A new financing model for social mobility: Improving tax progressivity on personal income, policies that address wealth concentration and broadly rebalancing the sources of taxation can support the social mobility agenda. Most importantly, however, the mix of public spending and policy incentives must change to put greater emphasis on the factors of social spending.

Education and lifelong learning:Targeted at improvements in the availability, quality and distribution of education programmes as well as a new agenda for promoting skills development throughout the working life, including new approaches to jointly financing such efforts between the public and private sector.

A new social protection contract:A contract that offers holistic protection to all workers irrespective of their employment status, particularly in the context of technological change and industry transitions, requiring greater support for job transitions in the coming decade.

Business to take the lead:By promoting a culture of meritocracy in hiring, providing vocational education, reskilling and upskilling, improving working conditions and by paying fair wages. This includes industry- and sector-specific plans to address historic inequalities within and between sectors.

“Improving social mobility must be the fundamental imperative of this new decade: As long as an individual’s chances in life remain disproportionately influenced by their socioeconomic status at birth, inequalities will never be reduced. In a globalized world where there is transparent information on the gulf between the ‘haves and the ‘have-nots’, we will continue to see discontent, with far-reaching consequences for economic growth, the green transition, trade and geopolitics. Social mobility matters for building a fairer and more optimistic world, but it also matters because we won’t succeed in achieving other objectives without it,” said Saadia Zahidi, Managing Director, New Economy and Society, World Economic Forum.

Tracking inequalities with big data

The geography of social mobility is in part determined by an individual’s profession. Metrics from Burning Glass data reveal that different professionals employed in different occupations are more or less “rooted” in particular geographic locales. Higher paid and skilled professions are more likely to retain their value across different locations. Professionals such as chief executives, dentists, computer research scientist and human resources mangers are offered similarly (high) wages across different parts of the US. On the other hand, judges and magistrates, specialized teachers, transport workers, gaming managers and agricultural engineers face more unequal prospects across the US.

Professional networks, an implicit driver of social mobility, are affected by geography and socio-economic background. LinkedIn data reveals that individuals in rural areas of the US face more limited professional networks as do those who grew up in low-income households. The locations where individuals have the most diverse social network in the US are urbanized states such as the District of Columbia, which houses the country’s capital Washington D.C. It is followed by Massachusetts, New York, Connecticut, New Jersey and California. At the opposite end of the scale is a set of less urbanized states –Kansas, West Virginia, Mississippi and Arkansas in ascending order.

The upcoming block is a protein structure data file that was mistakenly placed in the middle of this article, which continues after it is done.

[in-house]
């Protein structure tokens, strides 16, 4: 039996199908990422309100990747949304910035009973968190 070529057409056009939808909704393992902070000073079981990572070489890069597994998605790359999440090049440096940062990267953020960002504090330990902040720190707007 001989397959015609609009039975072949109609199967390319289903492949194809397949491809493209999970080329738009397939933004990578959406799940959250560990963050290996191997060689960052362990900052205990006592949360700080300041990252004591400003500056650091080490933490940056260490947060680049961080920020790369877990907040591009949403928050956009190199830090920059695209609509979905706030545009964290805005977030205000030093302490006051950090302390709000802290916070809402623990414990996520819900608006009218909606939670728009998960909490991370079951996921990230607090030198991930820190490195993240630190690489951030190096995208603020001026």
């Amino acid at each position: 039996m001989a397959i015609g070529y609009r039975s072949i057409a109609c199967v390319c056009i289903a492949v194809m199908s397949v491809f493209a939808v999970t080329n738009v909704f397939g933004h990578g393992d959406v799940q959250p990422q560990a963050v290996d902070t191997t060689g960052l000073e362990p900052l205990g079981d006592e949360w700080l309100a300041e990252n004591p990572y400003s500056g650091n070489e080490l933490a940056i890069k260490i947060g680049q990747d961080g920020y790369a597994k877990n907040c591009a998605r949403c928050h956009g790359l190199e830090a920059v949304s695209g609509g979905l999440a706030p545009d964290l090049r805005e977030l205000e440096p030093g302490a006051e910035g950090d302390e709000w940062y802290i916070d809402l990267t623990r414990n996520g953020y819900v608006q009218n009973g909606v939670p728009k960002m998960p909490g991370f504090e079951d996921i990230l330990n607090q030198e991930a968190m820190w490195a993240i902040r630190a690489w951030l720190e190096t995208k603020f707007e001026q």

A combination of technological change, economic trends and talent demand is changing income inequality outcomes within different industries. Metrics from ADP demonstrates the inequalities workers are likely to face on the basis of the industry in which they’re employed. The Media, Entertainment and Information (MEI) industry is the most unequal in the US. The Financial Services (FS) industry is similarly unequal but has seen a reduction in those inequalities in the period between 2014 and 2018. In contrast, the MEI Industry and the Information and Communication Technologies industry have seen increasing inequalities between 2014 and 2018.

Platform for Shaping the Future of the New Economy and Society

The Social Mobility Report is a new publication of the Forum’s Platform for Shaping the Future of the New Economy and Society. The platform aims to advance prosperous, inclusive and equitable economies and societies. It focuses on three interconnected areas: growth and competitiveness; education, skills and work; and equality and inclusion. Working together, stakeholders deepen their understanding of complex issues, shape new models and standards and drive scalable, collaborative action for systemic change.

Over 100 of the world’s leading companies and 100 international, civil society and academic organizations currently work through the platform to promote new approaches to competitiveness in the Fourth Industrial Revolution economy; deploy education and skills for tomorrow’s workforce; build a new pro-worker and pro-business agenda for jobs; and integrate equality and inclusion into the new economy, aiming to reach 1 billion people with improved education, skills, jobs and economic opportunities by 2030.

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Russia Among Global Top Ten Improvers for Progress Made in Health and Education

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Russia is among the top ten countries globally for improvements to human capital development over the last decade, according to the latest update of the World Bank’s Human Capital Index (HCI).